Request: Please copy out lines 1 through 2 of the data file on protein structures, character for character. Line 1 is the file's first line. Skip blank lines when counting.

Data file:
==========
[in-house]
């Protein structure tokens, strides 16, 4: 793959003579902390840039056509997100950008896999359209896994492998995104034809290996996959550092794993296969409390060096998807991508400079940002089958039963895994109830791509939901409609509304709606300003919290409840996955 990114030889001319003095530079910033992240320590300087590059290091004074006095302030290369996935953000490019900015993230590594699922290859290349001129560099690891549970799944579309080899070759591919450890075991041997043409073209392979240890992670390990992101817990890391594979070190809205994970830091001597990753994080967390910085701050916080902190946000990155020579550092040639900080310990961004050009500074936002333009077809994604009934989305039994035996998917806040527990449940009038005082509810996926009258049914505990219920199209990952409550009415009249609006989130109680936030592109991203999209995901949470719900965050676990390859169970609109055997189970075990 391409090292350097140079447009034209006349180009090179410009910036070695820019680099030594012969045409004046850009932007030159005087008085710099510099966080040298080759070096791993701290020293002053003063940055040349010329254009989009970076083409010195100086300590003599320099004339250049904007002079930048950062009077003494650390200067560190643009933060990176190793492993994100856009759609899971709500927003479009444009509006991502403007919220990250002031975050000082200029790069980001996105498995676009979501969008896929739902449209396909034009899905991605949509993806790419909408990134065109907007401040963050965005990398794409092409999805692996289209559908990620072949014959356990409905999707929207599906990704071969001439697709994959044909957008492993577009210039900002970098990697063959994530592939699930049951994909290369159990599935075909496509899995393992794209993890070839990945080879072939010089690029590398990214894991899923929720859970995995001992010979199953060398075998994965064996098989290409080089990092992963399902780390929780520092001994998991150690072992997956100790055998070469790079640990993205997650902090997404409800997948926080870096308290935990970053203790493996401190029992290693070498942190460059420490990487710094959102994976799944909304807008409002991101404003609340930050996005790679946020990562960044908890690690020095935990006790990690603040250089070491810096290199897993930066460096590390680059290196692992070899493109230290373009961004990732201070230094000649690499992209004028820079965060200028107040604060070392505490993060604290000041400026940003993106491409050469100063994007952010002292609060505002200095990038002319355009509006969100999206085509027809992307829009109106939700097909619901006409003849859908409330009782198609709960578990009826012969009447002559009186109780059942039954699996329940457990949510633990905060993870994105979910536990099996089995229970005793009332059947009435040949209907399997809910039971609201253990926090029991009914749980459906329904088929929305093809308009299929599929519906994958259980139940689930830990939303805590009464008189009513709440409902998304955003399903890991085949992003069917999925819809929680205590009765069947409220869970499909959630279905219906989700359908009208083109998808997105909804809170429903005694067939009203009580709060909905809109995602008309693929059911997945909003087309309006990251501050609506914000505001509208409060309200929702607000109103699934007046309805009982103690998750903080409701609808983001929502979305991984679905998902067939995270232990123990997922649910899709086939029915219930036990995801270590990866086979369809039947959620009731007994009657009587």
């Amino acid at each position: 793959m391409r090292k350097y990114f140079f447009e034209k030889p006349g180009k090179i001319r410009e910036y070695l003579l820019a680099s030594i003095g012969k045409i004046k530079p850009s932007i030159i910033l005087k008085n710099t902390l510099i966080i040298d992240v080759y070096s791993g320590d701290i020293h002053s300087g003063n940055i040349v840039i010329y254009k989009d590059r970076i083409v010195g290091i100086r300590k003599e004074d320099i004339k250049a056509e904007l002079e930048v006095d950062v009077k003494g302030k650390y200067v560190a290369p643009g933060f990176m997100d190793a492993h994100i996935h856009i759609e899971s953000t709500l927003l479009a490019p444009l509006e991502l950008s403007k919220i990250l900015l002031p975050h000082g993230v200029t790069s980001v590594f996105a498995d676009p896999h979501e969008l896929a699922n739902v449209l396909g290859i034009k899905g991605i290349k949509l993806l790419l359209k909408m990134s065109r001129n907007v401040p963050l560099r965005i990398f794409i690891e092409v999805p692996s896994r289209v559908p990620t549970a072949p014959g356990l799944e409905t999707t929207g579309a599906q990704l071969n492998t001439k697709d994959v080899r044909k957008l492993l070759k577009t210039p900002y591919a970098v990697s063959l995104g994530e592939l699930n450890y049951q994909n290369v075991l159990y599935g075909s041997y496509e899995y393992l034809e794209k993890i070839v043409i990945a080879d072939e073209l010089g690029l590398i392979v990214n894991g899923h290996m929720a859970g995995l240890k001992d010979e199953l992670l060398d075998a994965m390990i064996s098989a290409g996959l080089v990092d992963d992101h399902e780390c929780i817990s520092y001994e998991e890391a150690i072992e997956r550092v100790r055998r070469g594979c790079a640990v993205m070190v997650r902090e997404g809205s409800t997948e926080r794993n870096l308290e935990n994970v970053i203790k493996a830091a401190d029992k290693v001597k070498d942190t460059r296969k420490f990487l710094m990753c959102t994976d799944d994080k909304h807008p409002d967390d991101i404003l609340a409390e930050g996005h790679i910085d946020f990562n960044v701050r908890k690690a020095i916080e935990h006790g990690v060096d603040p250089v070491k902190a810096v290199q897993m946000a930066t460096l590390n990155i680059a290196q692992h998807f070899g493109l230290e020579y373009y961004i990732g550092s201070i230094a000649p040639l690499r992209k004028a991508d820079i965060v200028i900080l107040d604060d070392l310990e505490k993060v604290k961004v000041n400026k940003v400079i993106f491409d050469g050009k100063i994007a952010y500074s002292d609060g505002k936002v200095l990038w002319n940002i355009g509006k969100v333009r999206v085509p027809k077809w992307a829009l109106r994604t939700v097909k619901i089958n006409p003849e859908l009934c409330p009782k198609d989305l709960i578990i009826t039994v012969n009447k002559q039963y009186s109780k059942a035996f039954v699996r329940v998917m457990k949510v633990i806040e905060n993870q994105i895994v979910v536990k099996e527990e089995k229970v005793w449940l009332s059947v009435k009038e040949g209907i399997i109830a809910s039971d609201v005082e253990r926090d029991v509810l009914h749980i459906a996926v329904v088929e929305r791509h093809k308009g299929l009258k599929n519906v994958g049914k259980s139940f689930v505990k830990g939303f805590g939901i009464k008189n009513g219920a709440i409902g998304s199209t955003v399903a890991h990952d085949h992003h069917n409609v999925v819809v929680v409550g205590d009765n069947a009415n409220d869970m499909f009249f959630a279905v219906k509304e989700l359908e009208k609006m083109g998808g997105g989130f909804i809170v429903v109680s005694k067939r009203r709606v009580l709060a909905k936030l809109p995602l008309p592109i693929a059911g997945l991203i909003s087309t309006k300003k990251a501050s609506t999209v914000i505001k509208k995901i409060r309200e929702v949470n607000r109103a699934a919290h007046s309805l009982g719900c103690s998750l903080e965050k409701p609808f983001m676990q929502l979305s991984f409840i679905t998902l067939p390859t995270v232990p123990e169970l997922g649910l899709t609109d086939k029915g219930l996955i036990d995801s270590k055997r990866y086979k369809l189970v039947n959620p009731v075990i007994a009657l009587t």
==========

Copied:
[in-house]
């Protein structure tokens, strides 16, 4: 793959003579902390840039056509997100950008896999359209896994492998995104034809290996996959550092794993296969409390060096998807991508400079940002089958039963895994109830791509939901409609509304709606300003919290409840996955 990114030889001319003095530079910033992240320590300087590059290091004074006095302030290369996935953000490019900015993230590594699922290859290349001129560099690891549970799944579309080899070759591919450890075991041997043409073209392979240890992670390990992101817990890391594979070190809205994970830091001597990753994080967390910085701050916080902190946000990155020579550092040639900080310990961004050009500074936002333009077809994604009934989305039994035996998917806040527990449940009038005082509810996926009258049914505990219920199209990952409550009415009249609006989130109680936030592109991203999209995901949470719900965050676990390859169970609109055997189970075990 391409090292350097140079447009034209006349180009090179410009910036070695820019680099030594012969045409004046850009932007030159005087008085710099510099966080040298080759070096791993701290020293002053003063940055040349010329254009989009970076083409010195100086300590003599320099004339250049904007002079930048950062009077003494650390200067560190643009933060990176190793492993994100856009759609899971709500927003479009444009509006991502403007919220990250002031975050000082200029790069980001996105498995676009979501969008896929739902449209396909034009899905991605949509993806790419909408990134065109907007401040963050965005990398794409092409999805692996289209559908990620072949014959356990409905999707929207599906990704071969001439697709994959044909957008492993577009210039900002970098990697063959994530592939699930049951994909290369159990599935075909496509899995393992794209993890070839990945080879072939010089690029590398990214894991899923929720859970995995001992010979199953060398075998994965064996098989290409080089990092992963399902780390929780520092001994998991150690072992997956100790055998070469790079640990993205997650902090997404409800997948926080870096308290935990970053203790493996401190029992290693070498942190460059420490990487710094959102994976799944909304807008409002991101404003609340930050996005790679946020990562960044908890690690020095935990006790990690603040250089070491810096290199897993930066460096590390680059290196692992070899493109230290373009961004990732201070230094000649690499992209004028820079965060200028107040604060070392505490993060604290000041400026940003993106491409050469100063994007952010002292609060505002200095990038002319355009509006969100999206085509027809992307829009109106939700097909619901006409003849859908409330009782198609709960578990009826012969009447002559009186109780059942039954699996329940457990949510633990905060993870994105979910536990099996089995229970005793009332059947009435040949209907399997809910039971609201253990926090029991009914749980459906329904088929929305093809308009299929599929519906994958259980139940689930830990939303805590009464008189009513709440409902998304955003399903890991085949992003069917999925819809929680205590009765069947409220869970499909959630279905219906989700359908009208083109998808997105909804809170429903005694067939009203009580709060909905809109995602008309693929059911997945909003087309309006990251501050609506914000505001509208409060309200929702607000109103699934007046309805009982103690998750903080409701609808983001929502979305991984679905998902067939995270232990123990997922649910899709086939029915219930036990995801270590990866086979369809039947959620009731007994009657009587």